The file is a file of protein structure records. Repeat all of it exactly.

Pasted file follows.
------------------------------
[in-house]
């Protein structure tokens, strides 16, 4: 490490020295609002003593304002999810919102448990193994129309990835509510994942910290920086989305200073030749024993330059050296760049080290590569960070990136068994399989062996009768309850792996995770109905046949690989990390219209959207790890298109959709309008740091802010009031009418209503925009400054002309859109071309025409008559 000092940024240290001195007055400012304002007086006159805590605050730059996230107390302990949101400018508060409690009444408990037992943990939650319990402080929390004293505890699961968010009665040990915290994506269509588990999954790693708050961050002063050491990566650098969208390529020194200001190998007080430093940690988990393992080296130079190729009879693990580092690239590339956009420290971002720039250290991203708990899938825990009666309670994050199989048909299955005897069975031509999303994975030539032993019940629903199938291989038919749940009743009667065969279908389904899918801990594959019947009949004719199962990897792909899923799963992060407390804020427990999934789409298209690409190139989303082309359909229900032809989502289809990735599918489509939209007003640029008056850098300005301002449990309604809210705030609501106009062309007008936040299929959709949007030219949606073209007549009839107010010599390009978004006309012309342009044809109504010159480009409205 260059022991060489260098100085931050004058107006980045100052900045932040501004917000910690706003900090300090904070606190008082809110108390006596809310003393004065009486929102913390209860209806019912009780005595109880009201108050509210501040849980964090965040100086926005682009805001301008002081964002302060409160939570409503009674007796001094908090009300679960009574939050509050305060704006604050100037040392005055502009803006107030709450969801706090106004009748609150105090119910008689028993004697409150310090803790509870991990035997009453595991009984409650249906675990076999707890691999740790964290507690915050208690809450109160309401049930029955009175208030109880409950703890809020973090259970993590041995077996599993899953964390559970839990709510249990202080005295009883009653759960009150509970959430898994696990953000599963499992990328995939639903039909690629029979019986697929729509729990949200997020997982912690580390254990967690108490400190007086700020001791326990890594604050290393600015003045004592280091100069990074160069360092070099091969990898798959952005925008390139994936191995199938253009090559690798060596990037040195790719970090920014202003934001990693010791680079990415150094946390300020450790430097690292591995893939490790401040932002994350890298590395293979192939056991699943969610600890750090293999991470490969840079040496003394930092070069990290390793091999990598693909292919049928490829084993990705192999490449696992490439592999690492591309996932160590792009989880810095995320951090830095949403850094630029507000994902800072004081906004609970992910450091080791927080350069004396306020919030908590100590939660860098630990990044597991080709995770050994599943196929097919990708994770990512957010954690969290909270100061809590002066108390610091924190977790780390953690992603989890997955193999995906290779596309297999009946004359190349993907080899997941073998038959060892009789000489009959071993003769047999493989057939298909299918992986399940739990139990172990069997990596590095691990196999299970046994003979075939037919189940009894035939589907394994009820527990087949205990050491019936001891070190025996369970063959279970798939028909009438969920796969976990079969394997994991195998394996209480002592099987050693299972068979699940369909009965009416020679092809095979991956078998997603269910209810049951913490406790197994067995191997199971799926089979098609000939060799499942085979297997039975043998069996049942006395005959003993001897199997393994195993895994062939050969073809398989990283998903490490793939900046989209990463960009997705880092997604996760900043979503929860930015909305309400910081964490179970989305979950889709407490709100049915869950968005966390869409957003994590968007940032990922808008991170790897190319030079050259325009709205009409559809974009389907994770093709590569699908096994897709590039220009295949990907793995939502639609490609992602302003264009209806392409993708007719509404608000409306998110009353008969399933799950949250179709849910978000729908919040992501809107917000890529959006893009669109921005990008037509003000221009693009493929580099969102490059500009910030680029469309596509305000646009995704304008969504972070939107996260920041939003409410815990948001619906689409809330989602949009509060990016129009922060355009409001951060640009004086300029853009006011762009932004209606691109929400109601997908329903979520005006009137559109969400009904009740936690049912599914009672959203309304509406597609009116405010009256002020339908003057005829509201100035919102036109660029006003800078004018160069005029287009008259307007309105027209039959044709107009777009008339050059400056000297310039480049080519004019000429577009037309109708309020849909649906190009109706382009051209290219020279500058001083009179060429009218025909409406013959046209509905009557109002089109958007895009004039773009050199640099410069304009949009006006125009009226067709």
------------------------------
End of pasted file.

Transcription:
[in-house]
């Protein structure tokens, strides 16, 4: 490490020295609002003593304002999810919102448990193994129309990835509510994942910290920086989305200073030749024993330059050296760049080290590569960070990136068994399989062996009768309850792996995770109905046949690989990390219209959207790890298109959709309008740091802010009031009418209503925009400054002309859109071309025409008559 000092940024240290001195007055400012304002007086006159805590605050730059996230107390302990949101400018508060409690009444408990037992943990939650319990402080929390004293505890699961968010009665040990915290994506269509588990999954790693708050961050002063050491990566650098969208390529020194200001190998007080430093940690988990393992080296130079190729009879693990580092690239590339956009420290971002720039250290991203708990899938825990009666309670994050199989048909299955005897069975031509999303994975030539032993019940629903199938291989038919749940009743009667065969279908389904899918801990594959019947009949004719199962990897792909899923799963992060407390804020427990999934789409298209690409190139989303082309359909229900032809989502289809990735599918489509939209007003640029008056850098300005301002449990309604809210705030609501106009062309007008936040299929959709949007030219949606073209007549009839107010010599390009978004006309012309342009044809109504010159480009409205 260059022991060489260098100085931050004058107006980045100052900045932040501004917000910690706003900090300090904070606190008082809110108390006596809310003393004065009486929102913390209860209806019912009780005595109880009201108050509210501040849980964090965040100086926005682009805001301008002081964002302060409160939570409503009674007796001094908090009300679960009574939050509050305060704006604050100037040392005055502009803006107030709450969801706090106004009748609150105090119910008689028993004697409150310090803790509870991990035997009453595991009984409650249906675990076999707890691999740790964290507690915050208690809450109160309401049930029955009175208030109880409950703890809020973090259970993590041995077996599993899953964390559970839990709510249990202080005295009883009653759960009150509970959430898994696990953000599963499992990328995939639903039909690629029979019986697929729509729990949200997020997982912690580390254990967690108490400190007086700020001791326990890594604050290393600015003045004592280091100069990074160069360092070099091969990898798959952005925008390139994936191995199938253009090559690798060596990037040195790719970090920014202003934001990693010791680079990415150094946390300020450790430097690292591995893939490790401040932002994350890298590395293979192939056991699943969610600890750090293999991470490969840079040496003394930092070069990290390793091999990598693909292919049928490829084993990705192999490449696992490439592999690492591309996932160590792009989880810095995320951090830095949403850094630029507000994902800072004081906004609970992910450091080791927080350069004396306020919030908590100590939660860098630990990044597991080709995770050994599943196929097919990708994770990512957010954690969290909270100061809590002066108390610091924190977790780390953690992603989890997955193999995906290779596309297999009946004359190349993907080899997941073998038959060892009789000489009959071993003769047999493989057939298909299918992986399940739990139990172990069997990596590095691990196999299970046994003979075939037919189940009894035939589907394994009820527990087949205990050491019936001891070190025996369970063959279970798939028909009438969920796969976990079969394997994991195998394996209480002592099987050693299972068979699940369909009965009416020679092809095979991956078998997603269910209810049951913490406790197994067995191997199971799926089979098609000939060799499942085979297997039975043998069996049942006395005959003993001897199997393994195993895994062939050969073809398989990283998903490490793939900046989209990463960009997705880092997604996760900043979503929860930015909305309400910081964490179970989305979950889709407490709100049915869950968005966390869409957003994590968007940032990922808008991170790897190319030079050259325009709205009409559809974009389907994770093709590569699908096994897709590039220009295949990907793995939502639609490609992602302003264009209806392409993708007719509404608000409306998110009353008969399933799950949250179709849910978000729908919040992501809107917000890529959006893009669109921005990008037509003000221009693009493929580099969102490059500009910030680029469309596509305000646009995704304008969504972070939107996260920041939003409410815990948001619906689409809330989602949009509060990016129009922060355009409001951060640009004086300029853009006011762009932004209606691109929400109601997908329903979520005006009137559109969400009904009740936690049912599914009672959203309304509406597609009116405010009256002020339908003057005829509201100035919102036109660029006003800078004018160069005029287009008259307007309105027209039959044709107009777009008339050059400056000297310039480049080519004019000429577009037309109708309020849909649906190009109706382009051209290219020279500058001083009179060429009218025909409406013959046209509905009557109002089109958007895009004039773009050199640099410069304009949009006006125009009226067709």